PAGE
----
Blood tests: A blood test can check for tumor markers in your blood. Tumor markers are certain proteins called alpha-fetoprotein, lactate dehydrogenase, and human chorionic gonadotropin. A high level of these proteins in the blood suggests that testicular cancer may be present. Also, the proteins may indicate which type of testicular cancer is present. However, some cancers may be too small to raise the levels of the tumor markers.

Biopsies: These are rarely done for testicular cancer because the procedure may cause the cancer to spread. However, in some unusual cases, a biopsy may be done in the operating room. Your doctor will make an incision and remove the testicle. The testicle will be examined, and a small sample of tissue may be cut from the suspicious area; then it will be immediately examined under a microscope by a pathologist. If cancer is not found, the testicle may be returned to the scrotum. When cancer is found, the testicle and the blood vessel that leads to the testicle (the spermatic cord) will be permanently removed. This procedure is called a radical inguinal orchiectomy. Removing the testicle does not affect the ability to have an erection, and removing one testicle usually does not prevent fathering children.

Computed tomography (CT) scan: When a biopsy shows that testicular cancer is present, a CT scan will be done to determine if cancer cells have spread to the lymph nodes, lungs, liver, or other parts of the body. To create a personalized treatment plan, it is important to know exactly where the cancer cells have moved.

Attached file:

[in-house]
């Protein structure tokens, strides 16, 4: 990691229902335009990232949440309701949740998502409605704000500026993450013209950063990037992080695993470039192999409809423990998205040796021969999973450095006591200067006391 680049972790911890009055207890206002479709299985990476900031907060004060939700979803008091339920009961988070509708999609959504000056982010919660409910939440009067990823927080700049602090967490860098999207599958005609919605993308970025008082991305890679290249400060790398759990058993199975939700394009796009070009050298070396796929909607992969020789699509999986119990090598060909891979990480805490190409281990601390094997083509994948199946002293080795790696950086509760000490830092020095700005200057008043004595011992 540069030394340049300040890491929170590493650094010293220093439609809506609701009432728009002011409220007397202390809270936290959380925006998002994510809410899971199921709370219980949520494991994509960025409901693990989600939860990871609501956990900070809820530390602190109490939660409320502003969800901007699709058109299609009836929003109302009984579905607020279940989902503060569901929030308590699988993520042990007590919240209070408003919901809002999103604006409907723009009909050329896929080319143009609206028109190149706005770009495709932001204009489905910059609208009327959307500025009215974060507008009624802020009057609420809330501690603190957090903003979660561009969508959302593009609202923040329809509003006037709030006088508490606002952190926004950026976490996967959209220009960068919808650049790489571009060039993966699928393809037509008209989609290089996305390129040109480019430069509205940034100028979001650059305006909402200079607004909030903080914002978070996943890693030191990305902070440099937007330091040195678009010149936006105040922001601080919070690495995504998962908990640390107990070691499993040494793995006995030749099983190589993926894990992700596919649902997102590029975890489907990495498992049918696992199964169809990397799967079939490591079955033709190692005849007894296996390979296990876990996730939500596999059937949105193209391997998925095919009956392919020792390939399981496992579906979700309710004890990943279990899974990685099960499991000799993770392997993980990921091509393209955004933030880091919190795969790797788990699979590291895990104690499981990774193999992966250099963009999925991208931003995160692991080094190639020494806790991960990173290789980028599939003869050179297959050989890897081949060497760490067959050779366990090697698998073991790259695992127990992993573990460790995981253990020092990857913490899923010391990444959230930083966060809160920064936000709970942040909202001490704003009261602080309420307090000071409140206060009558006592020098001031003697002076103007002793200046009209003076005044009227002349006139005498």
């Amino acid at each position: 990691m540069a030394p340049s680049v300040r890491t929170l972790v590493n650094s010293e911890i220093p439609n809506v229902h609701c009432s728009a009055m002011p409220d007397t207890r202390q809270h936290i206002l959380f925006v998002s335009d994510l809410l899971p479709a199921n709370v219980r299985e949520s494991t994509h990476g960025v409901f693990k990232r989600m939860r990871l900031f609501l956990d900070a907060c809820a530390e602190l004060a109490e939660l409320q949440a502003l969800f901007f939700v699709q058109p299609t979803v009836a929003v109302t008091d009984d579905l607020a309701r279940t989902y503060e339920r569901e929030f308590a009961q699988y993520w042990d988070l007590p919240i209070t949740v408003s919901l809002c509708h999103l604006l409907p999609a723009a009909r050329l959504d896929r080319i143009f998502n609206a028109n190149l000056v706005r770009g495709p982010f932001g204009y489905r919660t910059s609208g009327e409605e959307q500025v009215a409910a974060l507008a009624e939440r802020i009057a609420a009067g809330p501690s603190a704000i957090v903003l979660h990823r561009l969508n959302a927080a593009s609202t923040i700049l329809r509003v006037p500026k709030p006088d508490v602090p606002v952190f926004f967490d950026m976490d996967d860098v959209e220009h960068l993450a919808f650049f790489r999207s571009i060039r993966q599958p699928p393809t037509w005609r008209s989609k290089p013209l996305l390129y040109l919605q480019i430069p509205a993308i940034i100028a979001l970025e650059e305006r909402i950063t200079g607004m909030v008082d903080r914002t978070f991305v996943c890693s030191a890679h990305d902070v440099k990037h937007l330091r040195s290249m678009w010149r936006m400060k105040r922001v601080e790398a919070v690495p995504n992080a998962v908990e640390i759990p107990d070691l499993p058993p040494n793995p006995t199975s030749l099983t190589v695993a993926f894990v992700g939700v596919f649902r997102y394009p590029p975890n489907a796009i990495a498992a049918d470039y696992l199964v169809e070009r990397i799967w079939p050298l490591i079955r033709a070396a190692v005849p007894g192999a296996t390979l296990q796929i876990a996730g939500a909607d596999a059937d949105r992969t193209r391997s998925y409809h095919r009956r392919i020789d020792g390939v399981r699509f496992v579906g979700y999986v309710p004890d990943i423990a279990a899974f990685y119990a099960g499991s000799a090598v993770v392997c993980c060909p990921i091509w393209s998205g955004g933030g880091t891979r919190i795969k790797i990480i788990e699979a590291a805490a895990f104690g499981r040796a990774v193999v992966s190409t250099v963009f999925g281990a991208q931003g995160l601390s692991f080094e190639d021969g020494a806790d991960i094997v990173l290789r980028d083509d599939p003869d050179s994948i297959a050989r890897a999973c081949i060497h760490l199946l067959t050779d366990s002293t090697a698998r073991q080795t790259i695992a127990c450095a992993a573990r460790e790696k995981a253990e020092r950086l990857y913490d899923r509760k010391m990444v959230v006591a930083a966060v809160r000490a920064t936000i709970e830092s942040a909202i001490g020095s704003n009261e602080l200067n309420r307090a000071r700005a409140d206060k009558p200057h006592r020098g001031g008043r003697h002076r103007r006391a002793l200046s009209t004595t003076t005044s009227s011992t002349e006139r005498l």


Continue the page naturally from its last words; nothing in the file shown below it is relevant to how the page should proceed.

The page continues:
Chest X-ray: In some cases, testicular cancer can travel to the lungs, so an X-ray may be given.

Magnetic resonance imaging (MRI) scan: If your doctor suspects that testicular cancer has spread to the spinal cord or brain, an MRI scan may be done.

Positron emission tomography (PET) scan: After chemotherapy, a PET scan may be used to find any small areas of cancer in the body. The PET scan will be able to determine if those areas are actually cancer cells or scar tissue.

Bone scan: If one of your symptoms has been bone pain, your doctor may recommend having a bone scan to see if cancer has spread to the bone.

Stages of testicular cancer

Your doctor will want to find exactly where testicular cancer may have moved and how much of it is in your body. This process is called staging. The stage is determined by the physical exam, biopsy, imaging, and other tests.

A pathologist will look at the cells taken during the biopsy to identify the stage of cancer. Then the urologist and tumor board will determine additional treatment options.

These are the main stages of testicular cancer. 

  • Stage 0: Cancer is only in the small tubes, called seminiferous tubules, inside the testicles. Generally, the five-year survival rate is about 100 percent.
  • Stage 1: Cancer is only inside the testicles. Generally, the five-year survival rate is about 99 percent.
  • Stage 2: Cancer has spread to one or more lymph nodes near the testicles. Generally, the five-year survival rate is about 96 percent.
  • Stage 3: Cancer has spread to distant parts of the body. Generally, the five-year survival rate is about 73 percent.
  • Note: Testicular cancer does not have a Stage 4.